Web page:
Energy of Transport
Electric mobility makes it easy and fun to get from point A to point B, but our range is limited by battery capacities. Personal mobility devices use lightweight batteries and need regular charging. Users of such devices have to rely on the availability of power outlets along the way to further destinations.
At the Swiss Open Energy Data Hackdays in April 2016 we sketched an app, prototyped a basic idea, and proposed some open/crowdsourced datasets that could allow users of personal mobility new levels of freedom of movement.
Next data sources
Our next steps are plug in open data sources and/or create a crowdsourced databases to collect the following information:
Currently we use Google Maps API to obtain accurate elevation profiles of streets. We would welcome suggestions of other sources of such information. Users of apps like Ride With GPS help to create accurate GPS profiles, but this data is not shared with third parties.
Electric Vehicle battery data
While there are plenty of individual community projects (e.g. Segway Battery FAQ), there does not seem to be any wider effort underway to collect specifications about the power characteristics of personal mobility. Information such as the different ranges, top speeds, drive system (motor) power (wattage), maximum inclines, could be compiled and cross-referenced.
Public concerns about "electronic mobility aids" catching fire in transport that have led to bans on most flight carriers could also be potentially mitigated or better discussed publicly with access to comprehensive and accurate information about their engineering.
Public electric sockets
PlugShare ("the world's largest electric vehicle (EV) charging network with a database of 50,000+ charging stations" -FAQ) connects EV users with charging locations. According to data.gov, much of the data is sourced in the USA from the Energy Department's Application Programming Interface (API) for the Alternative Fuels Data Center.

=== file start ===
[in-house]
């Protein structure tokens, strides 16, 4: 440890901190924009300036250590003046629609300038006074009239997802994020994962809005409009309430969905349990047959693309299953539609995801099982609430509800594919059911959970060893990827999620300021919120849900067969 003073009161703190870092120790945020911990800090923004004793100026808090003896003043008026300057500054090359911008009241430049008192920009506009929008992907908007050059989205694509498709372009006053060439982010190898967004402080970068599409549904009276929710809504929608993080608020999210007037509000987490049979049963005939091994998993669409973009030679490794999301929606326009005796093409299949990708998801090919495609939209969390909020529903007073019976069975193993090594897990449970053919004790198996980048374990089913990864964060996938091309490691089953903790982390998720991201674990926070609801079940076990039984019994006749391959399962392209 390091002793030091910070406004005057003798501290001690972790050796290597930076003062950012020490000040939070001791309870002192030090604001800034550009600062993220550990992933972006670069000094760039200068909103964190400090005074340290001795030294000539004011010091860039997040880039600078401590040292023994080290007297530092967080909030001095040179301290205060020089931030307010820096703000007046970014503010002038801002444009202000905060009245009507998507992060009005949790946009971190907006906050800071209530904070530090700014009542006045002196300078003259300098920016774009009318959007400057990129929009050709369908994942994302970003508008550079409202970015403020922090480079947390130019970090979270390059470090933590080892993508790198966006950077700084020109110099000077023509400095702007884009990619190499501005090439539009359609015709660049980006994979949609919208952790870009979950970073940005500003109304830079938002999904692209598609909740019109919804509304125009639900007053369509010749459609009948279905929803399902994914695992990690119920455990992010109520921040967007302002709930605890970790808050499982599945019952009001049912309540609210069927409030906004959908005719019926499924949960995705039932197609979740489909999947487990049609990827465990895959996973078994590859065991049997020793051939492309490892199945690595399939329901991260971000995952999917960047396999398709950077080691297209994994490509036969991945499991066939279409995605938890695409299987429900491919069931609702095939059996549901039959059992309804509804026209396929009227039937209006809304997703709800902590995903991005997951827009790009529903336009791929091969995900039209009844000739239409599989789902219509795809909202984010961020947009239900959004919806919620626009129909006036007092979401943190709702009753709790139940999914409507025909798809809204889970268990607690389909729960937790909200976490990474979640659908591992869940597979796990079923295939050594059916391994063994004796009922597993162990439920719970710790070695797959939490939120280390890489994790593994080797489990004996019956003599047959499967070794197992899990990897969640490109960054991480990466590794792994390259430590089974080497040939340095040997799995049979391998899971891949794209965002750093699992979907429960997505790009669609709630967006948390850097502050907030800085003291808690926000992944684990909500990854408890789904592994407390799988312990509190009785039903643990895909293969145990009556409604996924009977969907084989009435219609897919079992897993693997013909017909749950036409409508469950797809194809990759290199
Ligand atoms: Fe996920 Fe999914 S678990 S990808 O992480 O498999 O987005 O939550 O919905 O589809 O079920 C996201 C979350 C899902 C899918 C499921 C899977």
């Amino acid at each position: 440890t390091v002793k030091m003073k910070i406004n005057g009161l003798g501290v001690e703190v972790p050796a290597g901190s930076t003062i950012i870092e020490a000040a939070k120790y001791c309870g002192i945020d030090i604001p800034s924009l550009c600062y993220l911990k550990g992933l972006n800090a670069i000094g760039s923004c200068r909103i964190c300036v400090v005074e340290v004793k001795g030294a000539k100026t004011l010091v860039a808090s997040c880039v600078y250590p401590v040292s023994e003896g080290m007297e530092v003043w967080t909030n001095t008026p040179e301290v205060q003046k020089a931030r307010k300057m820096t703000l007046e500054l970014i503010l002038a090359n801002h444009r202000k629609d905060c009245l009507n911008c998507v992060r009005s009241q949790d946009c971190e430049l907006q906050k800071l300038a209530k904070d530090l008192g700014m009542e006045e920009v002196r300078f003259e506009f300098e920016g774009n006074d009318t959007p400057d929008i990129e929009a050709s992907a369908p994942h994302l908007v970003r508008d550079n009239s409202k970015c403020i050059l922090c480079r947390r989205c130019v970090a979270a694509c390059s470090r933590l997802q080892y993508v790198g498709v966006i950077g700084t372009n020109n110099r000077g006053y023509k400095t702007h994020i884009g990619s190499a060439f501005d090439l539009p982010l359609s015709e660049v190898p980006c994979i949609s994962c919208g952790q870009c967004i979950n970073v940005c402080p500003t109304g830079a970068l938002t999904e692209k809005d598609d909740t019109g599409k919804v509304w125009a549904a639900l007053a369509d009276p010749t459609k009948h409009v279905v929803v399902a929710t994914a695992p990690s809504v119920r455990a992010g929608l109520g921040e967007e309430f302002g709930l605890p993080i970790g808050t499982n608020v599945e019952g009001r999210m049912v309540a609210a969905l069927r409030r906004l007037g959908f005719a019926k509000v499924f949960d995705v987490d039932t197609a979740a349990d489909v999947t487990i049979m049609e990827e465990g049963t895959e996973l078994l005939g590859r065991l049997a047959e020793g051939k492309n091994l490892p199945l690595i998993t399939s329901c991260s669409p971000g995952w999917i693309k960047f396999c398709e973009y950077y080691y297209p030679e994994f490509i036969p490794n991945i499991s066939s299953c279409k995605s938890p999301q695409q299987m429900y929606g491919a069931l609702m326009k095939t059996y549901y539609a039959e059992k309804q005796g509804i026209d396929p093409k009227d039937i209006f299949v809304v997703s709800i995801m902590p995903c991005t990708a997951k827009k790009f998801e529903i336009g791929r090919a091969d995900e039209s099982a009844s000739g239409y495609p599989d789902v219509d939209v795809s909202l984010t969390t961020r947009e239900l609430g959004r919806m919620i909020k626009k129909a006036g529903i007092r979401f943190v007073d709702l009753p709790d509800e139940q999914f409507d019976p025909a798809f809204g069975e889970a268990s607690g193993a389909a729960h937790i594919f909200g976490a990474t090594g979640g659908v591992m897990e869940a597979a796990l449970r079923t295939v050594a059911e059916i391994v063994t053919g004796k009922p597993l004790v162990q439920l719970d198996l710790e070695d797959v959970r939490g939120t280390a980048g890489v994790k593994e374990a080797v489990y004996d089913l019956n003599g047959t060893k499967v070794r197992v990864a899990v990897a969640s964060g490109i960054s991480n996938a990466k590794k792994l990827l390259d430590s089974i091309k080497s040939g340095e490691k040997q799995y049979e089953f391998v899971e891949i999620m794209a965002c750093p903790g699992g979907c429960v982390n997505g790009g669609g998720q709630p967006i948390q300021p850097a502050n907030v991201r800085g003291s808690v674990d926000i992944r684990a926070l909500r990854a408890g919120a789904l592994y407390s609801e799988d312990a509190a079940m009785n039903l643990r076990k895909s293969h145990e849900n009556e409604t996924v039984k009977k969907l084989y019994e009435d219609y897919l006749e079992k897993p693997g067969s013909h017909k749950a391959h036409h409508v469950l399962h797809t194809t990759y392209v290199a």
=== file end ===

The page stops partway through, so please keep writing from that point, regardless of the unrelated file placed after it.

In Europe, the non-profit association LEMnet.org collects and distributes this kind of data. We only discovered them after the hackathon and will look into using it next.
Construction sites and other obstacles to personal mobility, status of traffic lights, special lanes for electric vehicles - there is a world of data possibilities in this area. The Opendata.ch Transport Working Group in Switzerland and similar efforts worldwide are opening data sources to enrich applications like this one. For example, see Geneve Velo, another hackathon project.
We are fascinated by data visualisation in Virtual/Augmented/3D/Printed/QR/NFC and other "tangible" contexts, and are keen to explore interfaces for our application that allow viewing such information on the go. Here are some inspiring commercial and research projects which make this connection of personal mobility and new data sources and new data interfaces: Daqri, RideOnVision, Catapult (dailydot), In-place Augmented Reality (researchgate.net)